Loading...
General

Temple Of Baal – Mysterium Review

Band: Temple Of Baal
Album: Mysterium
Label: Agonia Records
Genre: Blackened Death Metal
Country: France
Release Date: October 2nd, 2015

a3052949861_16

Temple Of Baal is a French blackened death metal band from Paris. They’ve been around for quite some time now, active since 1998 to be precise. But in all honesty, I had never heard of them. And if it wasn’t for this review, their latest release would’ve gone completely under the radar for me as well. And I find that odd to say the least. Because from what I’ve heard, these guys can compete with the best in the genre.

Let us get to the point right away: Mysterium is a good album. It’s filled with plenty of great riffs and solo’s, features a really cool distorted bass sound that’s very much up front the entire time, it has a gloomy and evil feel to it and overall delivers a terrific mix of my two most beloved sub-genres; death and black metal. However, I had a rough time listening to this album more than once a day. While I really enjoy the overall sound and feel of this album, the tracks just tend to show too many similarities and some of them drag on a little too much. And because of that I was never really yearning for more.

What makes this album great is at the same time its major weakness: the considerably more black metal oriented, drawn-out, heavy riffing approach Temple Of Baal takes is what makes them stand out. And I really admire their unique sound within the genre. But it can turn out too be a little too much sometimes, up to a point where you could say it even becomes somewhat monotonous. That’s my only big complaint about this album, though. And it’s mostly the second half of this album that suffers from this. Another minor complaint is the production. The guitars get all the attention, and I’m sure that’s just how they wanted it. But it’s pernicious for the drums. They are too often too low in the mix. Skvm, the drummer, gets his moment of glory from time to time, but it’s something that bothered me constantly anyway.

Now for the good stuff, the opening track ‘Lord Of Knowledge And Death’ is a modest masterpiece. The intro sent chills down my spine, the imposing guitars that follow are vastly overwhelming and that kick drum that sets the whole frenzy off is a nice touch. This track also features hands down the best solo on this record, followed by the one on ‘Magna Gloria Tua’. Speaking of which, is another awesome track. This is Temple Of Baal and their atmosphere-building style of blackened death metal at their best. Intense and furious, slow and crushing, mind-bending and psychedelic… this track has it all.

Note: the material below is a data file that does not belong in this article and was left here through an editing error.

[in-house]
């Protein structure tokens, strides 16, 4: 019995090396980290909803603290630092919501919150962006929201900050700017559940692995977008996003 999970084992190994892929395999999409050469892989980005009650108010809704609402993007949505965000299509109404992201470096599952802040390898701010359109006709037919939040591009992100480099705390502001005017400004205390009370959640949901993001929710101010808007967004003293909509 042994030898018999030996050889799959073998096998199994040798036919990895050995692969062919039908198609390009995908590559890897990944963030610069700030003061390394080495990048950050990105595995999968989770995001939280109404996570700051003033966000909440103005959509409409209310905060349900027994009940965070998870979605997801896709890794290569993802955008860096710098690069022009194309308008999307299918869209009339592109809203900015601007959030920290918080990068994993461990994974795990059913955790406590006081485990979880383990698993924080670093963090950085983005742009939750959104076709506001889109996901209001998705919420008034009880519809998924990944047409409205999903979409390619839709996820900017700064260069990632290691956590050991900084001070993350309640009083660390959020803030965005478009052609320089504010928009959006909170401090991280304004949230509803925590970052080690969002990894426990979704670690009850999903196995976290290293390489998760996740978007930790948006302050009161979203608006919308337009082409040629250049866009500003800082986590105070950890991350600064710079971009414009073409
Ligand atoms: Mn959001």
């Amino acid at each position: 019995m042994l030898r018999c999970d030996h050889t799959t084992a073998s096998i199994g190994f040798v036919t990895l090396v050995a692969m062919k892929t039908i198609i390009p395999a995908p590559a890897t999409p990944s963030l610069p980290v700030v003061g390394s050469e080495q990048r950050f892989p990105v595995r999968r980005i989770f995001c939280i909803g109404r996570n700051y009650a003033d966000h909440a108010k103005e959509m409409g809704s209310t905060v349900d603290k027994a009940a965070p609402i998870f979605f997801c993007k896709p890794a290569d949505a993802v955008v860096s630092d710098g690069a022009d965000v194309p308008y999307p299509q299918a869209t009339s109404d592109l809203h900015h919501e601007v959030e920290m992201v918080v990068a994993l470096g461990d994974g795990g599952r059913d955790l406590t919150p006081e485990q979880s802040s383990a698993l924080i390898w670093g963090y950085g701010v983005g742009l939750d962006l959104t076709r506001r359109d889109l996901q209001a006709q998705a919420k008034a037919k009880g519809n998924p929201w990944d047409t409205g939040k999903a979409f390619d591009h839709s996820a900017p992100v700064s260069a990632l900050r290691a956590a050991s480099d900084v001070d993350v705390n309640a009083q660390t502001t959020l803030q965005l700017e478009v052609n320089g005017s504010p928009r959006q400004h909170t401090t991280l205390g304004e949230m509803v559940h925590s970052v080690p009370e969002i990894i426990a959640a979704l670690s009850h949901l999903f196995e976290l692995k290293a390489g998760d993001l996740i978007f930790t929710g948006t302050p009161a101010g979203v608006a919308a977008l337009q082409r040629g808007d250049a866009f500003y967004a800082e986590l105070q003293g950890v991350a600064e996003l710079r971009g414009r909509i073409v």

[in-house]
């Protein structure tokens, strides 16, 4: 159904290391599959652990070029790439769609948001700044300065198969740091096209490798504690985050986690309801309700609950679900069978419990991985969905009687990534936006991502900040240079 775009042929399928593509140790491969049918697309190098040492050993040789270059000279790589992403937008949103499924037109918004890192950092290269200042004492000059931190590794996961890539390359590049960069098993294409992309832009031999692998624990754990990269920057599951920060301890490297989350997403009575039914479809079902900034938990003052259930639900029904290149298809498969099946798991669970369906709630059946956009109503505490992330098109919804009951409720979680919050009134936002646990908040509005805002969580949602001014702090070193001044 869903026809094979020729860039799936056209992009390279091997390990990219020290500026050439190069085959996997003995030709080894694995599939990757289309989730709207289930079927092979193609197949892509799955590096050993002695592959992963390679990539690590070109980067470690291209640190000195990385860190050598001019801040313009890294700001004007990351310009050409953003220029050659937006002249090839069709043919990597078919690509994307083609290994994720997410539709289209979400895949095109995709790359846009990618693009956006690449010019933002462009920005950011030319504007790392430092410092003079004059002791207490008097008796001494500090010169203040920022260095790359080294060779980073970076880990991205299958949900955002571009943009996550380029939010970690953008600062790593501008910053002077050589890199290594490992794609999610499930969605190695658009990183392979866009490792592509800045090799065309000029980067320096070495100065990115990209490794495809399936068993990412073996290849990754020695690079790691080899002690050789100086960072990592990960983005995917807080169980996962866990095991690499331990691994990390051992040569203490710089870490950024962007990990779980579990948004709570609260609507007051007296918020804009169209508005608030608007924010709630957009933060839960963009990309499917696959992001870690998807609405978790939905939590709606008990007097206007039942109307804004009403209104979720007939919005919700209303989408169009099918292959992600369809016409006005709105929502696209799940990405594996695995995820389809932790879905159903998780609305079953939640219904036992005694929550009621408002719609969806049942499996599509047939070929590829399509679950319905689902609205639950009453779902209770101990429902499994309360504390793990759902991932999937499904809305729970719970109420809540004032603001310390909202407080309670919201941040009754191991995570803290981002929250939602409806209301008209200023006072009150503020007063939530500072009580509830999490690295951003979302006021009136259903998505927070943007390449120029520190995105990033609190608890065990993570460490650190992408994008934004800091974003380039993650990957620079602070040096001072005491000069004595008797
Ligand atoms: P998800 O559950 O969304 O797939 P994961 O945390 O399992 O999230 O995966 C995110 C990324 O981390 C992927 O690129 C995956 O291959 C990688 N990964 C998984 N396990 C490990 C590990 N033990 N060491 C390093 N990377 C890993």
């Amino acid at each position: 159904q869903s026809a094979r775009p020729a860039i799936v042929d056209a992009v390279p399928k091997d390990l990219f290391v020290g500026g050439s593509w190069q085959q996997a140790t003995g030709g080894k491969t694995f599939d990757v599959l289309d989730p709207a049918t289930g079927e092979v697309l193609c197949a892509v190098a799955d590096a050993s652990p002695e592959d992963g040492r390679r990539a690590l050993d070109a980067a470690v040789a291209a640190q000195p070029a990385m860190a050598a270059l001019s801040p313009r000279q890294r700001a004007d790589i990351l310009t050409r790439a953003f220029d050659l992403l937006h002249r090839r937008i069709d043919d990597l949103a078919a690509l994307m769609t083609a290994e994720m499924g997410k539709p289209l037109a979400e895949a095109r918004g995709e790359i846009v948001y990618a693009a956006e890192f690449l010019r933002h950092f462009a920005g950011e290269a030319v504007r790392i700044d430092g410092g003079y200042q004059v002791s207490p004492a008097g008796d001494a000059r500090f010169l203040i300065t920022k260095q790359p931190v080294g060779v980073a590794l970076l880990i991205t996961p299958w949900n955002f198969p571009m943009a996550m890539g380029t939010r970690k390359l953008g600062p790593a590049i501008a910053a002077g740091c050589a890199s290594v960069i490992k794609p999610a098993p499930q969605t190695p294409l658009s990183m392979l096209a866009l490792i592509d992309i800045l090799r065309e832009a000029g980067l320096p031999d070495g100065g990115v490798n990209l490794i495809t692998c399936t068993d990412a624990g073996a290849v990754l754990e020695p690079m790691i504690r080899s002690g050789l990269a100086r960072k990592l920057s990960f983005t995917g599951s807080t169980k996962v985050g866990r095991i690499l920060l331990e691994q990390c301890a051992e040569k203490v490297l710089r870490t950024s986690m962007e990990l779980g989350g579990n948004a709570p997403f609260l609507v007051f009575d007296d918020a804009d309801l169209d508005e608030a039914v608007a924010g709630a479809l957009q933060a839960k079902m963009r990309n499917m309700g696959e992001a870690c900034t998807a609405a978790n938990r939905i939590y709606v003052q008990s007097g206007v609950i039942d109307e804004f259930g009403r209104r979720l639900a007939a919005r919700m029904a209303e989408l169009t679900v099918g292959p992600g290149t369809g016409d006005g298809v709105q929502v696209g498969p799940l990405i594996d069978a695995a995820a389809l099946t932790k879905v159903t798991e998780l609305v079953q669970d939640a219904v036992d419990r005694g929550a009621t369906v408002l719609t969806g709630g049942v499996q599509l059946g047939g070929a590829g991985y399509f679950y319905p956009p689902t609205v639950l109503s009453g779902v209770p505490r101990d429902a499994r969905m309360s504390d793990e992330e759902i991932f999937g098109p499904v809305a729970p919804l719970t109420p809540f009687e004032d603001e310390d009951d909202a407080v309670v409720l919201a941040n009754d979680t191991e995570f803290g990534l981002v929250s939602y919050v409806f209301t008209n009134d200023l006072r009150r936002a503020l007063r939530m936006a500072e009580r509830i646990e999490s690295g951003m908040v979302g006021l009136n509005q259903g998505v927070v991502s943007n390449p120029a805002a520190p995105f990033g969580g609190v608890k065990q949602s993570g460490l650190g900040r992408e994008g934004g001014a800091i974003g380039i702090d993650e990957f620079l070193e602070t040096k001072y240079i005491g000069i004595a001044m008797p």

The first half of ‘Divine Scythe’ is a faster and thrashier display of what Temple Of Baal is capable of. Some real head banging fun. After ‘Divine Scythe’ however, Temple Of Baal continues in that same steady pace for the rest of the album. Tracks like ‘Hosanna’ or ‘All In Your Name’ do feature some standout moments. The latter I remember mostly for its extremely heavy, echoing, distorted and straightforward stoner bass suddenly thrown in there. I felt as if I was listening to Sleep all at the sudden. ‘Hosanna’ on the other hand for its heavy, fast and aggressive chorus. But other tracks like ‘Holy Art Thou’ or ‘Black Redeeming Flame’ share so many similarities to other tracks, the second time around, you won’t even remember any of it.

I really enjoyed Mysterium, I genuinely did. But will I listen to it a lot in the future? Probably not. ‘Lord Of Knowledge And Death’ and ‘Magna Gloria Tua’ will end up in some of my playlists however. And if you’re a fan of the genre, this is definitely an album you should check out. If you’re not, you’re not missing out on a classic here either.

Rating: 6,5/10

Tracklist:
1 Lord of Knowledge and Death
2 Magna Gloria Tua
3 Divine Scythe
4 Hosanna
5 Dictum Ignis
6 Black Redeeming Flame
7 Holy Art Thou
8 All in Your Name

Total Playing Time: 55:28

Leave a Reply

Your email address will not be published. Required fields are marked *